Information security can be broken down into two main areas. These areas are hardware, and software. A data security consultant may be expected to have a wider understanding of their industry, but in reality they will only specialize in some key areas. This means that employers need to be specific about who they’re looking for and the technologies that they use. It also means that jobseekers need to be upfront about their expertise, or they may risk finding themselves in a position that is beyond their current skillset, which could lead to career impacting underperformance.

    As a consultant, the role is to advise, develop, and implement change. This change is usually to address a problem that already exists. In the case of data security, this could mean that a security threat has already been identified, or it could be to mitigate possible threats with new technologies.

    As Data Becomes More Important, Security Consulting Becomes a Necessity

    It doesn’t matter whether a business processes EPS payments, collects consumer information for a large retail operation, or even if they’re dealing exclusively in cloud technology and the Internet of Things, the fact is that as long as they are collecting and storing data, they will need dedicated security professionals.

    Protecting that data for commercial and privacy reasons, will best be achieved with the right candidates, who have the skills and experience to deal with security threats in the modern business landscape.



    Read any job listing on Indeed. See any common phrases?

    “Positive company culture.” “Great 401(k).” “Free lunch!”

    While the benefits may seem stale or expected (always aim for an employer-matched retirement plan!), these listings all share a common, though surprisingly overlooked secret: benefits.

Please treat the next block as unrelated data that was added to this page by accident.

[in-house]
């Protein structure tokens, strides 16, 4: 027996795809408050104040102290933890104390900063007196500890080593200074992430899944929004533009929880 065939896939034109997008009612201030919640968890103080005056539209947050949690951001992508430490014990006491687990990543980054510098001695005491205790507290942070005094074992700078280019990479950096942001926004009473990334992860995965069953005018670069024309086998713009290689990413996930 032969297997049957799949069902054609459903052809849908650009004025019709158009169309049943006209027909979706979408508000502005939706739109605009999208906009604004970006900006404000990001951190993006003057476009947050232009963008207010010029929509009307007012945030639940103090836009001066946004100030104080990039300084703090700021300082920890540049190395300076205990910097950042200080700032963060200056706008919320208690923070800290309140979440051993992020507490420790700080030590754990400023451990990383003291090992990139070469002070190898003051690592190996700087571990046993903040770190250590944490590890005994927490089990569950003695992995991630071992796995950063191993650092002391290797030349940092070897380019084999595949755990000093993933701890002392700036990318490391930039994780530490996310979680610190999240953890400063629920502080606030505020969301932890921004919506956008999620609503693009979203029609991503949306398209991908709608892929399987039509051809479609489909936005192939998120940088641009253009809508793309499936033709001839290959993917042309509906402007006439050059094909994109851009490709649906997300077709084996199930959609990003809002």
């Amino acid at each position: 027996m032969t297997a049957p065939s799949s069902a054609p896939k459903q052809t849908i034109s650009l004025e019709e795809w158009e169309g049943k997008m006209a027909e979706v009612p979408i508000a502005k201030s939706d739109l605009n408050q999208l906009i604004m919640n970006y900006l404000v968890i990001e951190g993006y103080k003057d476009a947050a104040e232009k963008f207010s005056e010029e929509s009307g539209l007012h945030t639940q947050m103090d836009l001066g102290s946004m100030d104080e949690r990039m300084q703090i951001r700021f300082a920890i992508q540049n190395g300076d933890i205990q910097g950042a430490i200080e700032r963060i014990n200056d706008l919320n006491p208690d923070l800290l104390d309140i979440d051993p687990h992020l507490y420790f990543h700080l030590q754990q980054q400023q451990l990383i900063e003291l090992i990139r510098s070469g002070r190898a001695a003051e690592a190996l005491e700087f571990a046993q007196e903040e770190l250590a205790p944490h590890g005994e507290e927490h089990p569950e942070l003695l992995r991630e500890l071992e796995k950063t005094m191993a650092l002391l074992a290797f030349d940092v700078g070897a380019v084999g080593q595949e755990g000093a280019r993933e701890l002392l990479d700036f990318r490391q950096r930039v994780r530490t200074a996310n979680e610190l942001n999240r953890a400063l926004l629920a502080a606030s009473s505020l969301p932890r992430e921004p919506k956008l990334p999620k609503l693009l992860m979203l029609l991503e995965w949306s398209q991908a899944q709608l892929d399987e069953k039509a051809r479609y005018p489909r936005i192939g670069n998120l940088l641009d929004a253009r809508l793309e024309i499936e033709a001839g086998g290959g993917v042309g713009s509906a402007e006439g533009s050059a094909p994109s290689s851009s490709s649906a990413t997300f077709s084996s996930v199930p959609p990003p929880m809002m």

The thing that sets companies apart, from a hiring perspective, is not the role, nor the responsibilities, expectations, and growth potential. Instead, the unique benefits offered to candidates often make for the deciding factor in taking a role. While salary and future can sway a top performer, they will never be happy in the role without the right benefits, leaving far sooner than expected.

    Every business has its own set of benefits that it may not even keep in mind when attempting to attract new talent. These benefits go far beyond the typical “medical, vision, and dental” package or a 401(k). Instead, the benefits that actually sway a candidate deal more in the day-to-day life of the role, the office, infrastructure, equipment, and culture that drive the firm.

    In this respect, startups often have the best examples of the benefits that candidates are really looking for in their new role. Every office has its own culture, design, look and feel, and technology driving it. Firms will spend millions on locating the right office, specifically to encourage this culture and attract candidates. Likely, you already had this in mind when designing your business.

    Take inventory of the little things that differentiate your firm and make you stand out. If you work out of a sun-drenched, exposed brick office, with an open setup and plenty of full sized monitors and the latest iMacs, you are instantly more appealing as a firm than a similar company in cubicles deep in an office tower. Likewise, if you focus on employee and team building as a core tenet of success, rather than only numbers and margins, you demonstrate a level of care for employees that can appeal to high quality candidates. Every firm has these benefits, in some range, and highlighting even the small ones can weave a successful story.